“Many liberals loathe her for disrupting an imagined "diversity" consensus: It is absurd, she argues, to pretend that cultures are all equal, or all equally desirable. … "The multiculturalism theology, like all theologies, is cruel, is wrongheaded, and is unarguable because it is an utter dogmatism. . . . Minorities are exempted from the obligations of the rest of society, so they don't improve. . . . With this theory you limit them, you freeze their culture, you keep them in place."”

Surely conservatives would welcome her as a champion of the West:

“But conservatives, and others, might be reasonably unnerved by her dim view of religion. She does not believe that Islam has been "hijacked" by fanatics, but that fanaticism is intrinsic in Islam itself: "Islam, even Islam in its nonviolent form, is dangerous." … This worldview has led certain critics to dismiss Ms. Hirsi Ali as a secular extremist. "I have my ideas and my views," she says, "and I want to argue them. It is our obligation to look at things critically."”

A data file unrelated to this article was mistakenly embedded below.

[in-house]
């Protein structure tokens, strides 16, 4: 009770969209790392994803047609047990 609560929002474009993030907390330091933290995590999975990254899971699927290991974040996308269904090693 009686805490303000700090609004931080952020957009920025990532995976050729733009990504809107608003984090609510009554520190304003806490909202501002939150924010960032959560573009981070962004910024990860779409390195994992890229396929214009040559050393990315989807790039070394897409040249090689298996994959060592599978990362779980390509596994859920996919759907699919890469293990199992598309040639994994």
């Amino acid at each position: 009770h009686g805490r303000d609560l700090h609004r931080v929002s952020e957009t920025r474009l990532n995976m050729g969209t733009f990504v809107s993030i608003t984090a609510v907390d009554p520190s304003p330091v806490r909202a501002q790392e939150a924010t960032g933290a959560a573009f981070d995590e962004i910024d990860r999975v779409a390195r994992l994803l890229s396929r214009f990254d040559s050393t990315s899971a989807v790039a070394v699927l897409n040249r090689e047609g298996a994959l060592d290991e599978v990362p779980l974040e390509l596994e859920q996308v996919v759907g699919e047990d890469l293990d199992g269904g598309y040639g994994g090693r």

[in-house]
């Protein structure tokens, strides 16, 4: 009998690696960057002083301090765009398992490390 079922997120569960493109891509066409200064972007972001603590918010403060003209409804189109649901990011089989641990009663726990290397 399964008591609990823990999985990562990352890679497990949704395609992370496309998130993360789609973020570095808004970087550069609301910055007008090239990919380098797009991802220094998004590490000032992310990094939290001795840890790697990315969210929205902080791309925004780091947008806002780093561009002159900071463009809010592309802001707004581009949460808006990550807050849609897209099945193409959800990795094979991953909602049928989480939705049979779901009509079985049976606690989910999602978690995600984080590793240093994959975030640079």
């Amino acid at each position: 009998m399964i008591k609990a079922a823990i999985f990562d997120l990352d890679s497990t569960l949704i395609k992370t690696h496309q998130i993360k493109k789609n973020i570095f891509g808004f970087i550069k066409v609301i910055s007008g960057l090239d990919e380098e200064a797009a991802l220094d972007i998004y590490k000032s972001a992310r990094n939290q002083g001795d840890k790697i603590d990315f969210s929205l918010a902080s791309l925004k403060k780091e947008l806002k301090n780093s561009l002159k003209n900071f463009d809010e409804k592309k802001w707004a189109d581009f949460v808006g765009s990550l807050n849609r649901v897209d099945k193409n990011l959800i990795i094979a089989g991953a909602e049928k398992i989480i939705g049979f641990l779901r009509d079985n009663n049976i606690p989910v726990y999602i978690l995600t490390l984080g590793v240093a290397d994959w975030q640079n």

Well that might have alienated D’Souza and Auster. Most of the rest of us love her. Indeed, the editor of the Wall Street Journal concludes:

“All of this is profoundly politically incorrect. But for this remarkable woman, ideas are not abstractions. She forces us back to first principles, and she punctures complacencies. These ought to be seen as virtues, even by those who find some of Ms. Hirsi Ali's ideas disturbing or objectionable. Society, after all, sometimes needs to be roused from its slumbers by agitators who go too far so that others will go far enough.”

Too far? You decide. Read it all.